St. Olaf Choir and Conductor Anton Armstrong Announce 2013 West Coast Winter Tour

For the St. Olaf Choir and Conductor Anton Armstrong, national tours are a long-standing winter tradition, and early 2013 they will present 11 concerts on the West Coast starting at Seattle's Benaroya Hall on Wednesday, Jan. 30, followed by three concerts in Oregon, five in California and two in Arizona ... concluding in Tucson on Monday, Feb. 11. The tour also includes performances closer to home: Sioux Falls, S.D., Saturday, Jan. 26; Mason City, Iowa, Sunday, Jan. 27; and Stillwater, Minn., Saturday, Feb. 16.

The St. Olaf Choir and Armstrong present a concert at Benaroya Hall in Seattle set for 8 p.m.
Wednesday, Jan. 30. Tickets range in price from $42 to $16 and can be purchase online through Seattle Symphony website, or in person at the Benaroya Hall Ticket Office.

Founded 101 years ago at St. Olaf College by F. Melius Christiansen, the St. Olaf Choir is internationally recognized as a creative force behind America's a cappella choral tradition, and it has set a high standard for choral music performance. The ensemble's 2013 West Coast Tour features an eclectic program of sacred and secular masterpieces past and present, as well as dynamic music with a broad global perspective. Violinist Charles Gray, St. Olaf College Professor of Music - Violin and Viola, will travel with the St. Olaf Choir on this tour, performing in several works for chorus, violin and piano.

During the past century the St. Olaf Choir has been hailed for its artistry and beauty of sound. "As we embark on these next 100 years," Armstrong says, "we are striving to present music that is relevant for the day. While we celebrate and uphold the finest of the Western choral canon, we also need to be a voice representing contemporary music that speaks to today's human condition. For this West Coast Tour we will present music that brings a message of hope and faith that stirs our audiences to action."

The past three years the St. Olaf Choir's centennial celebration has featured new choral commissions. Among the new compositions the St. Olaf Choir and Armstrong are presenting on this tour is The World Made New: Eleanor Roosevelt's Evening Prayer by Abbie Betinis, a young American composer who studied composition at St. Olaf College.

"This musical setting of Eleanor Roosevelt's nightly prayer is very stunning," Armstrong says. "It features exciting counterpoint, rhythms, harmonic conflicts, and a melodic sense that is fitting for the text. It concludes with a canon built around the final words of Roosevelt's prayer: 'show us a vision of the world made new.' Abbie is one of exciting new voices in choral composition, and she has a distinctive and ever evolving style."<

The 2013 West Coast Tour's program features:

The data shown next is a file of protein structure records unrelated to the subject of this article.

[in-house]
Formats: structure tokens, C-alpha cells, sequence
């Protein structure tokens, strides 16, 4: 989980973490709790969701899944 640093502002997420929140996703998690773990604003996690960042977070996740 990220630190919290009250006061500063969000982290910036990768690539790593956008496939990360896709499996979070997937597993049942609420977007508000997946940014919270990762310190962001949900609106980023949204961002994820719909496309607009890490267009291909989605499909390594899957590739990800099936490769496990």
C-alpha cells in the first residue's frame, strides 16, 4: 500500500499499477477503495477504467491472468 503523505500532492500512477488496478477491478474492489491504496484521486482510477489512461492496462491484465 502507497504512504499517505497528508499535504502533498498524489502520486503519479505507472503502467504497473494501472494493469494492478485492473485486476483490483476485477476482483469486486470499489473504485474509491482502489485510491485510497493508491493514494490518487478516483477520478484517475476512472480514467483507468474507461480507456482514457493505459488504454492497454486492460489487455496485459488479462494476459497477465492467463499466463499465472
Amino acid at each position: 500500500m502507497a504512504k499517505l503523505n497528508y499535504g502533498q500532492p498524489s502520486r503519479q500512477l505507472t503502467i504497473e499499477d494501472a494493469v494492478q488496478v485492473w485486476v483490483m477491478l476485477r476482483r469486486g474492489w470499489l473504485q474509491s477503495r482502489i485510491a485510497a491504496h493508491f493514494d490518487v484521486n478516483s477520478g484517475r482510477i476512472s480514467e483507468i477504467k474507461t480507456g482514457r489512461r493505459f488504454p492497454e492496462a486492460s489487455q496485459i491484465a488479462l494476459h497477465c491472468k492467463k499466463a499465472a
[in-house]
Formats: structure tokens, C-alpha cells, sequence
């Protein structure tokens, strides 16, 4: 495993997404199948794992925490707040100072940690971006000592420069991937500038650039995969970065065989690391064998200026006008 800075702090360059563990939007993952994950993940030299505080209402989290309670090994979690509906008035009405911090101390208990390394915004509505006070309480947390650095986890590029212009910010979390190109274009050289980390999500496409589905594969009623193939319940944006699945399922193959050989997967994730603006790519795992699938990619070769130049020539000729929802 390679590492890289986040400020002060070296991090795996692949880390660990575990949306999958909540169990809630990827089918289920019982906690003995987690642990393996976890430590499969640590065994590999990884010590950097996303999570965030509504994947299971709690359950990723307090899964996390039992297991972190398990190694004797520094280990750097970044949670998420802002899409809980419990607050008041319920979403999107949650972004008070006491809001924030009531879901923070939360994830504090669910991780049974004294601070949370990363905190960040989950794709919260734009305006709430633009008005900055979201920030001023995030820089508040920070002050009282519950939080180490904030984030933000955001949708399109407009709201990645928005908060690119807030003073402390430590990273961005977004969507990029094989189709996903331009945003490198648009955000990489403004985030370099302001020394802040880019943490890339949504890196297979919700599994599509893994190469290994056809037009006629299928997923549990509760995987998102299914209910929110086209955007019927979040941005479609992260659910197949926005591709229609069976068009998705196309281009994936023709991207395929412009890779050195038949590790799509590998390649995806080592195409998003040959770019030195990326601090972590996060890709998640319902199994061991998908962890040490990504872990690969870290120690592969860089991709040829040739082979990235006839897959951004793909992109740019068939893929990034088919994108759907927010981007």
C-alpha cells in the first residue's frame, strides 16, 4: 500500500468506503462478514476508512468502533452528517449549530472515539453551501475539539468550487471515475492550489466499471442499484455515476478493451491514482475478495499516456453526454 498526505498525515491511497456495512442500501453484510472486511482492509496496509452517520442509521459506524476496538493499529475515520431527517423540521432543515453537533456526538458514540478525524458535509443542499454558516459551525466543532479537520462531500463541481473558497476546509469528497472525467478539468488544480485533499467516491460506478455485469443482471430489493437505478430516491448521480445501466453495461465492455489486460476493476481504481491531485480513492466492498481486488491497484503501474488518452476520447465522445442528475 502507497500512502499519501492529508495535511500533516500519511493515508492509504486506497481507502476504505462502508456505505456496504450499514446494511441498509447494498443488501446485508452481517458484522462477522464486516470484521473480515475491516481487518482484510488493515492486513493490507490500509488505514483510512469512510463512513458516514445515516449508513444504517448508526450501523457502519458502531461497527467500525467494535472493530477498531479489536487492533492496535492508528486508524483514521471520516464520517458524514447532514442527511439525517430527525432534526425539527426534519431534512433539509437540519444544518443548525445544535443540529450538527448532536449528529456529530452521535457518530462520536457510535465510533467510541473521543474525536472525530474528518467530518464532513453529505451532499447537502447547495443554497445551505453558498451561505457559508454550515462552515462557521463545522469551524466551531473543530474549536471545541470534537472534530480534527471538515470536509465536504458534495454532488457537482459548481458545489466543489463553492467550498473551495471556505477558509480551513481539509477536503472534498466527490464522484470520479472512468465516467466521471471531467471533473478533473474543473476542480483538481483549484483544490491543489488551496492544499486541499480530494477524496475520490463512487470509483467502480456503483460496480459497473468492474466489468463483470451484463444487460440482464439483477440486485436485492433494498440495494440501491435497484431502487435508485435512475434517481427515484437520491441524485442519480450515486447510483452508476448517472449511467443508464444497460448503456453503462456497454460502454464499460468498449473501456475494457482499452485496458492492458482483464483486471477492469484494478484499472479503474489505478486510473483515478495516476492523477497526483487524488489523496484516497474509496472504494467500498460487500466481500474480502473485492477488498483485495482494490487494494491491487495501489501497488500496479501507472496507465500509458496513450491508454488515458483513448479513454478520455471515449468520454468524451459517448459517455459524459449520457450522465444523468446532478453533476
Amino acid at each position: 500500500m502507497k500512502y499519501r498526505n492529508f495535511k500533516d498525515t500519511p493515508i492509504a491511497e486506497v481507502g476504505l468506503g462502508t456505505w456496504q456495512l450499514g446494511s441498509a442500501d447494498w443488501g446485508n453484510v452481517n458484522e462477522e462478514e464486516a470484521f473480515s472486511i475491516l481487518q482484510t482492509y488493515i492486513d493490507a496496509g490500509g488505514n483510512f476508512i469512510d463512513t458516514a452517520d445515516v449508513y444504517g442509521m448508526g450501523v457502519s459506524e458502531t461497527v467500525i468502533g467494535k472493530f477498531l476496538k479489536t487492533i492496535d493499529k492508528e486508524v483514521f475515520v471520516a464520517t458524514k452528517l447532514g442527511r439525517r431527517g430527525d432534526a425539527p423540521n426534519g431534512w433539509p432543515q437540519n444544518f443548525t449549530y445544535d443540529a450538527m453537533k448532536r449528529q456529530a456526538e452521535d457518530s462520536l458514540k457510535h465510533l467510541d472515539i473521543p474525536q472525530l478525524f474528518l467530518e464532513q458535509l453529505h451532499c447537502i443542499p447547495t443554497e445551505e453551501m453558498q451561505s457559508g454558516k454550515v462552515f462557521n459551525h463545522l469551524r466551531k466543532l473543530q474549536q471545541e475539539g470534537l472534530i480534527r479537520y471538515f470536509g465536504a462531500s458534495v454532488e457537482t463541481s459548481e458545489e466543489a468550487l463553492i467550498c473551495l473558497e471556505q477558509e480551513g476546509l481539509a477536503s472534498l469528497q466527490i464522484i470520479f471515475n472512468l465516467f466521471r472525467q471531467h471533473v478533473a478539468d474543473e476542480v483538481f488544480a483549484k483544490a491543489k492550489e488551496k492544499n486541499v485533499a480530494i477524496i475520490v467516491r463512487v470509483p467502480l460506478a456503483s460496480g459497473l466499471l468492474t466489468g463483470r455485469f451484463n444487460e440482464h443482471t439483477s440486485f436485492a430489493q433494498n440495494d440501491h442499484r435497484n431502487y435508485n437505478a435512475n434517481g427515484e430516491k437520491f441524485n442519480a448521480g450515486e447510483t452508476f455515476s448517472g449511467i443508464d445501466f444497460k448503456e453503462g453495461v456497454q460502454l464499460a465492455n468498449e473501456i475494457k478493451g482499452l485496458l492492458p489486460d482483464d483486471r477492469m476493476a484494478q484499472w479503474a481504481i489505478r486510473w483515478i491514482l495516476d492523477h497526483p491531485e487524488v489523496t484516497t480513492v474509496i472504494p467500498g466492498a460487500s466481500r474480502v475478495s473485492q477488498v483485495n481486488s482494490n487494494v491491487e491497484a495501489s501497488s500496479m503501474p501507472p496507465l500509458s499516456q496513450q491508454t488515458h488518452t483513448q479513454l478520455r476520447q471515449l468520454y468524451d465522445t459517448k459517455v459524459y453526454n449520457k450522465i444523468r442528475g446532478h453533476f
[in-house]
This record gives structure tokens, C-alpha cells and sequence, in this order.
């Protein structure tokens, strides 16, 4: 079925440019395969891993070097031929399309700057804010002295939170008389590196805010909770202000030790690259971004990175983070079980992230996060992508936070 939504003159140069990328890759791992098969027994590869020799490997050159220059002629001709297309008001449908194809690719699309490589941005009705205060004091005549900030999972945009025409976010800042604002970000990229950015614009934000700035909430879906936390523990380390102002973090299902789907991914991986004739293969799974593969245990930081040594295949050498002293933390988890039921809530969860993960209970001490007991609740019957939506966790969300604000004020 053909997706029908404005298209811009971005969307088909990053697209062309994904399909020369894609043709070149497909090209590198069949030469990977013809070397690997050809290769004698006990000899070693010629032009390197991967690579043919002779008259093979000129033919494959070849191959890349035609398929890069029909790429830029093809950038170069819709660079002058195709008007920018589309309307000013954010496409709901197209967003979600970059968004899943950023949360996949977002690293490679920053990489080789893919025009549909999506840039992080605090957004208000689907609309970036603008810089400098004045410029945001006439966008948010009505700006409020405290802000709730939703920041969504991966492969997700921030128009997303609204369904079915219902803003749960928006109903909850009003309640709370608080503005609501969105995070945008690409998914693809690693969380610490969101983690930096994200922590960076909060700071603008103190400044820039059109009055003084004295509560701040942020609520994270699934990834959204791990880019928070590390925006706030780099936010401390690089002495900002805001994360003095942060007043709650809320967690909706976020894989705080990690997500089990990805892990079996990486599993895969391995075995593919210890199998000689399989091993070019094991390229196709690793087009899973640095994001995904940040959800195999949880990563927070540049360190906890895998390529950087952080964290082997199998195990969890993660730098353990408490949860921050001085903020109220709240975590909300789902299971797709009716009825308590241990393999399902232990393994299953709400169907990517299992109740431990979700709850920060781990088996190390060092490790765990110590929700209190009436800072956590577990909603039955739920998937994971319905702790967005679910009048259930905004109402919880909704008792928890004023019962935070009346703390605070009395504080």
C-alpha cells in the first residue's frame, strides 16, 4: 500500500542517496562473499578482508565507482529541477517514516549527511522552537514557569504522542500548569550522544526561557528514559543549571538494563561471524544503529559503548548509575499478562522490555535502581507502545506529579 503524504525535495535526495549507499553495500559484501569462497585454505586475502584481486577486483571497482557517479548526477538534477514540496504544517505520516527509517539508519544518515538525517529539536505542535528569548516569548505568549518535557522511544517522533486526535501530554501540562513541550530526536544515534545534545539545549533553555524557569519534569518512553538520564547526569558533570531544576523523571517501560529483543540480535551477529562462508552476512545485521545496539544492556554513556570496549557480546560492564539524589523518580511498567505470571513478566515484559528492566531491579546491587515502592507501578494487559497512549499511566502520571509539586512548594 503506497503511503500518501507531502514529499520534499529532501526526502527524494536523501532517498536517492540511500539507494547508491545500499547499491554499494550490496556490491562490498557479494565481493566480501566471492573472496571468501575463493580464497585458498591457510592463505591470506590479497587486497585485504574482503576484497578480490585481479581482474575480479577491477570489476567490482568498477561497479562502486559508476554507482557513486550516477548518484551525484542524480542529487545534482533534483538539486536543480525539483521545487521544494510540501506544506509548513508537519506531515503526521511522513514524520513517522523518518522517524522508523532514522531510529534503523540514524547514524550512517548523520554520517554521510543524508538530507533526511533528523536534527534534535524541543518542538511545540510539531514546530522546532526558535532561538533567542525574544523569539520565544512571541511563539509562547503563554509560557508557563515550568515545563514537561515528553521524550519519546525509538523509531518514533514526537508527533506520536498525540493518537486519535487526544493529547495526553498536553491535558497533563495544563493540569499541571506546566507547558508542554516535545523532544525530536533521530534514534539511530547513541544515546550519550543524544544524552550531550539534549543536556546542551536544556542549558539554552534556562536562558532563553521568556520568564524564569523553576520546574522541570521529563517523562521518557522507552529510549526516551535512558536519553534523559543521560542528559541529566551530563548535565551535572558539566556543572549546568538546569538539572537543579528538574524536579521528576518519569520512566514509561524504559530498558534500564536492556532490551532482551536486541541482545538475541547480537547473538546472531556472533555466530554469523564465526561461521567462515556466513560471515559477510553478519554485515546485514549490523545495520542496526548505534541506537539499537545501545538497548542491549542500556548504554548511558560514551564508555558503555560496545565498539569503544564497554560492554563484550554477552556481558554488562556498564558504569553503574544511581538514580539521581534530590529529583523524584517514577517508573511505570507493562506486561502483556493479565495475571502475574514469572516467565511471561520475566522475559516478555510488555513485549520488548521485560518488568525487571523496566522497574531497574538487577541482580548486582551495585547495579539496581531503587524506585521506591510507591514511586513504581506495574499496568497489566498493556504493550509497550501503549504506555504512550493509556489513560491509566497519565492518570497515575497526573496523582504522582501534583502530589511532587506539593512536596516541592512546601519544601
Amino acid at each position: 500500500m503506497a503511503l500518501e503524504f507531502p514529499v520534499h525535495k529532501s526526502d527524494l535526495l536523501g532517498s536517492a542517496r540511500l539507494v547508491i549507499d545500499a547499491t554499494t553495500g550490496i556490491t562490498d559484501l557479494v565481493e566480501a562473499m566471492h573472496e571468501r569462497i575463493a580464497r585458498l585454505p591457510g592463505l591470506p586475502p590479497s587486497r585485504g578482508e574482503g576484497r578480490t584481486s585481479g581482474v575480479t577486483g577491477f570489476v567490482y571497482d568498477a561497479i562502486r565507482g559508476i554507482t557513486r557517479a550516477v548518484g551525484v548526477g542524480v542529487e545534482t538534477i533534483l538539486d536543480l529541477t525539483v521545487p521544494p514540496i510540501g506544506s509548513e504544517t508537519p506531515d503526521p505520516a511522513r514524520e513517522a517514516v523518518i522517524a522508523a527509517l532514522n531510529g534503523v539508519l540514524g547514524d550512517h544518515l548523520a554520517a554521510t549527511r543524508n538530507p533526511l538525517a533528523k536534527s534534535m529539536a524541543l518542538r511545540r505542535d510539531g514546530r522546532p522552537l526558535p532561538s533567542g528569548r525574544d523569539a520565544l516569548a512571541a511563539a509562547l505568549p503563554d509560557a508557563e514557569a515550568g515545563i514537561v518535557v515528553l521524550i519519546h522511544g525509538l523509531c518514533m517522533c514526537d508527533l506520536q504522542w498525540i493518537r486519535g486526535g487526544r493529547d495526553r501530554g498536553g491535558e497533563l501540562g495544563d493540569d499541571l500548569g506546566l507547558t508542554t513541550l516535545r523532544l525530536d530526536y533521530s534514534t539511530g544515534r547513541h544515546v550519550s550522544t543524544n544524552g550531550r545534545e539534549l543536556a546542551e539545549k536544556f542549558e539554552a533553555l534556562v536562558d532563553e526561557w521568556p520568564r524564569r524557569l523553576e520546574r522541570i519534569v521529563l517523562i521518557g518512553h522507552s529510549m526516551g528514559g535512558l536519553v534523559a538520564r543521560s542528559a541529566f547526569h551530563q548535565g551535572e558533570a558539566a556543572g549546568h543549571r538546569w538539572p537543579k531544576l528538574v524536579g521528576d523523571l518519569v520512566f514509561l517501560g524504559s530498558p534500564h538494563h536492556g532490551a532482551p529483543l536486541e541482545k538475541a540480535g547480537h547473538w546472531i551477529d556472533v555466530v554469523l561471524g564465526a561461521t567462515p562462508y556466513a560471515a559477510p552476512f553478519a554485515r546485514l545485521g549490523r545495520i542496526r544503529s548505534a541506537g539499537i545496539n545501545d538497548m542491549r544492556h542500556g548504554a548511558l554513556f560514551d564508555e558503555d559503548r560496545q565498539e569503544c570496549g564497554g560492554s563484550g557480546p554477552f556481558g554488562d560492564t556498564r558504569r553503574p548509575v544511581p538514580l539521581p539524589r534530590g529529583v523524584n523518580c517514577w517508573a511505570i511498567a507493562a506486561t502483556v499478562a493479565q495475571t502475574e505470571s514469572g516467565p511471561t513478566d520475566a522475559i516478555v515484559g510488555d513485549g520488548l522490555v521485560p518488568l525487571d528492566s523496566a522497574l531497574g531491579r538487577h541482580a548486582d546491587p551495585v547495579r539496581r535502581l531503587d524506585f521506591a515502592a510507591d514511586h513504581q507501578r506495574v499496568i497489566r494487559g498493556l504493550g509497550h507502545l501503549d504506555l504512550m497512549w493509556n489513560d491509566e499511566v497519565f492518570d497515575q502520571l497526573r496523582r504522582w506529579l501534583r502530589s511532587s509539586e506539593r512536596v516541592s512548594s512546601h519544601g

• Motets by J.S. Bach and the Baroque Mexican composer Juan de Lienas, as well as a double choir
work by the late Renaissance German composer Hans Leo Hassler.
• A 2010 work by San Francisco-based composer David Conte, The Homecoming (In memoriam
Martin Luther King, Jr.).
• A new arrangement of a Norwegian melody In the Shepherd's Keeping by Minneapolis composer Charles Forsberg.
• Way Over in Beulah Lan' - a setting of slave songs by the African American composer Stacey Gibbs.
• 2012 St. Olaf College graduate Stanford Scriven's Paume, Doux Lit Froissé, a work commissioned by the Oregon Bach Festival in honor of the 15th anniversary of the founding of the Stangeland Family Youth Choral Academy. Armstrong founded the Stangeland academy in 1998, and Scriven was a member during his years in high school. Scriven's work was premiered this past summer in Eugene during the Oregon Bach Festival's 2012 season.

• Works by Ralph Vaughn Williams (Serenade to Music), F. Melius Christiansen (O Day Full of Grace); Moses Hogan (This Little Light of Mine), Greg Jasperse (Abide with Me), and the Taiwanese composer Yu-Shan Tsai (Fa Shu Ha).

Also this year the St. Olaf Choir and Armstrong will embark on their Centennial Tour of Norway in June. When conductor F. Melius Christiansen traveled through Norway with his new St. Olaf Choir in 1913, the concert tour was heralded for its artistic, religious and patriotic significance. He was a Norwegian from Larvik building an impressive music department at St. Olaf College in Northfield, Minnesota, and most of his 50 singers were of Norwegian descent. The June 2013 tour to Norway will be the St. Olaf Choir's seventh trip to Norway. Today its singers come from more diverse cultural backgrounds, its conductor Anton Armstrong is African American and its repertory reflects a broader worldview.

For more information visit: